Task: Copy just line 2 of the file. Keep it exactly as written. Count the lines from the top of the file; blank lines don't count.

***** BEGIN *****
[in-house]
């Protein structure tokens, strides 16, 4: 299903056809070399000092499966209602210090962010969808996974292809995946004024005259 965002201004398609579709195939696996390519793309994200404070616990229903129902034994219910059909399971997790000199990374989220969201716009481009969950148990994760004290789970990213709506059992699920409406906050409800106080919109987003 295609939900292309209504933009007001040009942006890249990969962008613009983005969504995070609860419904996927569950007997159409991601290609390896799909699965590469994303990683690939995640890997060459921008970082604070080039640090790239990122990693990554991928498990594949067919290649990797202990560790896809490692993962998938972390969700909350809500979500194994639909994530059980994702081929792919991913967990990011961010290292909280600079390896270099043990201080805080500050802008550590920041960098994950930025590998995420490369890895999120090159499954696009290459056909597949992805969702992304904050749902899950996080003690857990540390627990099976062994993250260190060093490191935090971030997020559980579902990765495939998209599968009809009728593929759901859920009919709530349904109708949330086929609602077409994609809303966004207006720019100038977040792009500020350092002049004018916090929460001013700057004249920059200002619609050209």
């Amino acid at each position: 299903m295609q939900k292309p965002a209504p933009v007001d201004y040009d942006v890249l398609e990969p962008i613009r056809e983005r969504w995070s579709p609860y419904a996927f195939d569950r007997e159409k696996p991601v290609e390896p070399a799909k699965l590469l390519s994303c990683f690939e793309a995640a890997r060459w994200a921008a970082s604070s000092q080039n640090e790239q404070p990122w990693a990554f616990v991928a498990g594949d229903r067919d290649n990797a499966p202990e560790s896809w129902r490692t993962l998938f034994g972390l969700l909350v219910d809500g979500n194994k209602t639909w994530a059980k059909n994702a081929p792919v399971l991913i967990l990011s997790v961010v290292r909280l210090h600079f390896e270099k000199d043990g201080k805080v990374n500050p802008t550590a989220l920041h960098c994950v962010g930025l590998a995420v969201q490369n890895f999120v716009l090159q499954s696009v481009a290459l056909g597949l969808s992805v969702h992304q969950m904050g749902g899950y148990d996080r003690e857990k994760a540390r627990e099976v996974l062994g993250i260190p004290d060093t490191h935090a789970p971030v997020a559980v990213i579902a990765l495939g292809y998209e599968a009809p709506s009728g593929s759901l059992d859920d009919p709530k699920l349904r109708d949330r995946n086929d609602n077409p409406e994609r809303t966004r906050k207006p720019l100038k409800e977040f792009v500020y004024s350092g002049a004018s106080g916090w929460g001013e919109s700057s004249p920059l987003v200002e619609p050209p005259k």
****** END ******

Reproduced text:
């Protein structure tokens, strides 16, 4: 299903056809070399000092499966209602210090962010969808996974292809995946004024005259 965002201004398609579709195939696996390519793309994200404070616990229903129902034994219910059909399971997790000199990374989220969201716009481009969950148990994760004290789970990213709506059992699920409406906050409800106080919109987003 295609939900292309209504933009007001040009942006890249990969962008613009983005969504995070609860419904996927569950007997159409991601290609390896799909699965590469994303990683690939995640890997060459921008970082604070080039640090790239990122990693990554991928498990594949067919290649990797202990560790896809490692993962998938972390969700909350809500979500194994639909994530059980994702081929792919991913967990990011961010290292909280600079390896270099043990201080805080500050802008550590920041960098994950930025590998995420490369890895999120090159499954696009290459056909597949992805969702992304904050749902899950996080003690857990540390627990099976062994993250260190060093490191935090971030997020559980579902990765495939998209599968009809009728593929759901859920009919709530349904109708949330086929609602077409994609809303966004207006720019100038977040792009500020350092002049004018916090929460001013700057004249920059200002619609050209």